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How to Relieve Stress and More Through Gardening

My mom and grandma are two of the best gardeners I know; they spent countless hours in the garden turning the soil, planting seeds and starts, weeding, watering, and keeping their plants happy with organic fertilizers. In the summer, the fruits and veggies harvested from their gardens fill our plates, and we always have fresh bouquets of beautiful flowers to put in the center of the dinner table. Besides their love of plants, my mom and grandma share another important quality – they are also two of the healthiest women I know. My mom never gets sick, is always bursting with energy, and can outrun me any day. My grandmother is 82, yet from her strength and energy you would never guess she was in her eighties.

You have probably known some gardeners like this – people who live long, healthy lives, spending their days outside happily digging in the dirt. But is gardening actually good for you, or is it just a coincidence? In one study, people with a garden scored better on measures of health and well-being compared to control group without the gardens, particularly in the age group over 62.[1] It turns out that gardening offers some amazing benefits to your health; starting your own garden might teach you how to relieve stress, get more exercise, eat better, and stay healthier and happier into old age.

Why Is Gardening Good for You?

There are many reasons why spending time gardening can benefit your health. Gardeners tend to:

Stay active. Gardeners are constantly moving. Whether it is pushing a wheelbarrow, digging with a shovel, or pulling up weeds on your hands and knees, gardening is not easy; it requires a lot of energy and strength, and it can be exhausting. Gardening is considered a moderate intensity exercise,[2] with gardeners reporting higher levels of physical activity than people who don’t garden.[1] Getting regular physical activity is one of the most important ways to stay in optimal health, especially as you age. Older people who garden tend to have better balance, fewer functional limitations, and experience fewer falls than non-gardeners.[3] Instead of taking a walk or hitting the gym, try breaking a sweat the old fashioned way by heading out to the garden.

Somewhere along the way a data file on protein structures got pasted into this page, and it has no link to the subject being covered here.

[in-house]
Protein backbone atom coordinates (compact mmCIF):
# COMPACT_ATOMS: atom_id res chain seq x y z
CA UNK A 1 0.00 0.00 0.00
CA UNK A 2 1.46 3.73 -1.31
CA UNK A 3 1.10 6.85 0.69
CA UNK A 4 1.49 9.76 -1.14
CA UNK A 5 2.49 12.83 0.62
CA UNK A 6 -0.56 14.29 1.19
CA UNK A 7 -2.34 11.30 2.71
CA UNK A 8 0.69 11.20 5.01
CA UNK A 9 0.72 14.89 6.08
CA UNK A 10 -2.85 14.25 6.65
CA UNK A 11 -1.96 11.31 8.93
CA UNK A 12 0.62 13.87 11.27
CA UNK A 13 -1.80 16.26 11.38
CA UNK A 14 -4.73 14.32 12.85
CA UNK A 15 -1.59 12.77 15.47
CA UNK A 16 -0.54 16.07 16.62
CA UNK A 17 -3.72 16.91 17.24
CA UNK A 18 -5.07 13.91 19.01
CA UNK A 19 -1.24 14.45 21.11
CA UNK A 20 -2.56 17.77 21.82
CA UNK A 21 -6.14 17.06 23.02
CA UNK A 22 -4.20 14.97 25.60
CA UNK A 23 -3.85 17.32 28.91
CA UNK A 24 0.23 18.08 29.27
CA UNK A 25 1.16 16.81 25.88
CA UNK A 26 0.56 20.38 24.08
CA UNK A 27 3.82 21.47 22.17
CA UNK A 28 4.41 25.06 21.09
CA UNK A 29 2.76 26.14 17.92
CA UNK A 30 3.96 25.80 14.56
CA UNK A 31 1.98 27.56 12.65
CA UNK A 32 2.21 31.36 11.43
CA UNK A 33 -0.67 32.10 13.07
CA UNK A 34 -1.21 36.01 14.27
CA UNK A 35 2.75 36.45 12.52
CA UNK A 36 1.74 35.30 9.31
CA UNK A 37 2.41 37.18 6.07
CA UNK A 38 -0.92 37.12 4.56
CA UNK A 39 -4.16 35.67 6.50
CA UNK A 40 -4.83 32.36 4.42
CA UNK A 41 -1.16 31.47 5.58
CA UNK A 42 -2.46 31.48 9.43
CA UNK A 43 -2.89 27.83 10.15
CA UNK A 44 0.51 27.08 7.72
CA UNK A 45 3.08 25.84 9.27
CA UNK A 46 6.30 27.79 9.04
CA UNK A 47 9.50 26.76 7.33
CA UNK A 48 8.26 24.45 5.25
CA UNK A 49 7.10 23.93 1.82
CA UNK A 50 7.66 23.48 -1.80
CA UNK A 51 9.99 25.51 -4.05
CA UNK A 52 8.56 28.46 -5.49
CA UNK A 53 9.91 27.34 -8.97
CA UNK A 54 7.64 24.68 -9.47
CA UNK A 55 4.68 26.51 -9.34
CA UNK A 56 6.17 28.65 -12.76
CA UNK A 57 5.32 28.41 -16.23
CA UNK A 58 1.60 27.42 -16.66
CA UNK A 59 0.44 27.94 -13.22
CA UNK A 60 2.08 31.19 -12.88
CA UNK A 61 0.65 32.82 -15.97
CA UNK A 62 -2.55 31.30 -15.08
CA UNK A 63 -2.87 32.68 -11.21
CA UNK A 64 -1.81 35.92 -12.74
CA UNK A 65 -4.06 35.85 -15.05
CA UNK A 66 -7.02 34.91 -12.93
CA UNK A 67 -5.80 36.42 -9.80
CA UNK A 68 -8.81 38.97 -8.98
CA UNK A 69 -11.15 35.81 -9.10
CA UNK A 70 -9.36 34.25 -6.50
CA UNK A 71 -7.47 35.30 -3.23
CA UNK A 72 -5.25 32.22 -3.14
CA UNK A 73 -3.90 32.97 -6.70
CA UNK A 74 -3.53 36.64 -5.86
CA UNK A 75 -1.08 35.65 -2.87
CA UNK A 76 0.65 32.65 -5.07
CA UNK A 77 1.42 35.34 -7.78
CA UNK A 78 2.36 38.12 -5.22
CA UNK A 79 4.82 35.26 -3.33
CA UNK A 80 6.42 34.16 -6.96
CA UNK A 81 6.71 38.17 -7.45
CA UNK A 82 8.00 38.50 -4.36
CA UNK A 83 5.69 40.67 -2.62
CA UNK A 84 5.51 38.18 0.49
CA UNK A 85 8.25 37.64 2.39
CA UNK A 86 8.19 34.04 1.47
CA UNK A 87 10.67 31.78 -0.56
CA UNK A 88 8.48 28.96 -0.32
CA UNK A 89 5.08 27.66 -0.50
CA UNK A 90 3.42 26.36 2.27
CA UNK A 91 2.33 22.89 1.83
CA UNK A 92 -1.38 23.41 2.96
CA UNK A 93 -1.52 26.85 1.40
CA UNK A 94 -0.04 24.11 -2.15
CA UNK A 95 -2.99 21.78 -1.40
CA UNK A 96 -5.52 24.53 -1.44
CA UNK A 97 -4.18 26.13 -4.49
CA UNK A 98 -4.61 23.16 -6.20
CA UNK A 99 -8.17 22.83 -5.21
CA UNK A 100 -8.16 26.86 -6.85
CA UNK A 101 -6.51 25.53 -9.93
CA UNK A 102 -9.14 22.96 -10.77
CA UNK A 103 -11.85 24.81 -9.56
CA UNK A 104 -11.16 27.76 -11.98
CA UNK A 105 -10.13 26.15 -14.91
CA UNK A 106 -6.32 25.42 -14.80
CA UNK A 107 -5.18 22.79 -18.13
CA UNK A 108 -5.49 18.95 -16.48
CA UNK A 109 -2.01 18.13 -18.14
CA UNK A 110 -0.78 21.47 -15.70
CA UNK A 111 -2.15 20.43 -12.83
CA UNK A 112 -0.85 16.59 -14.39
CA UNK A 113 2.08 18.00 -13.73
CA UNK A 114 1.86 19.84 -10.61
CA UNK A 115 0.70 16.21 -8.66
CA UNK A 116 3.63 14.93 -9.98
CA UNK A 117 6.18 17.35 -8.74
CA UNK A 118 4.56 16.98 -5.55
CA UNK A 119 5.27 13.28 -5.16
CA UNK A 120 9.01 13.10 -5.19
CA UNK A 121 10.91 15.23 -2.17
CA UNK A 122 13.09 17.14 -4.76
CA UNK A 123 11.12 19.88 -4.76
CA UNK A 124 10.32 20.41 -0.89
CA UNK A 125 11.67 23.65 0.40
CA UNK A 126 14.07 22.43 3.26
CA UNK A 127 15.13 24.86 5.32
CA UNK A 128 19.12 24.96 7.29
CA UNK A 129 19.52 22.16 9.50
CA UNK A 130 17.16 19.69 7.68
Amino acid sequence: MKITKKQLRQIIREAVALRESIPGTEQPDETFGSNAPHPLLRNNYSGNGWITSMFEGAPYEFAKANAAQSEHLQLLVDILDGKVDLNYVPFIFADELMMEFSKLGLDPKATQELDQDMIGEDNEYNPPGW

Get more vitamin D. Something we all need to do more is get outside and into the sun. Safe sun exposure boosts our vitamin D levels. Vitamin D can help treat high blood pressure, depression, fatigue, and more. High levels of vitamin D are linked to lower mortality rates and reduced risk of cancer, as well.[4,5] Gardening is a great way to increase your vitamin D exposure; people who garden at least an hour a week have a lower likelihood of having a deficiency in vitamin D.[6]

Eat better. Growing your own food is one of the easiest ways you can guarantee a fresher, greener, healthier diet. During the summer, we eat fresh salads out of the garden every night made with our own lettuce, spinach, kale, cucumbers, zucchini, carrots, onions, and more. The more fruits and vegetables you eat, the healthier you will be – fruit and vegetable consumption protects from a variety of diseases and is associated with reduced all-cause and cardiovascular mortality.[7] People who participate in community gardens tend to have more healthy diets full of fruits and veggies[8,9] and have lower BMI’s than non-gardeners.[10]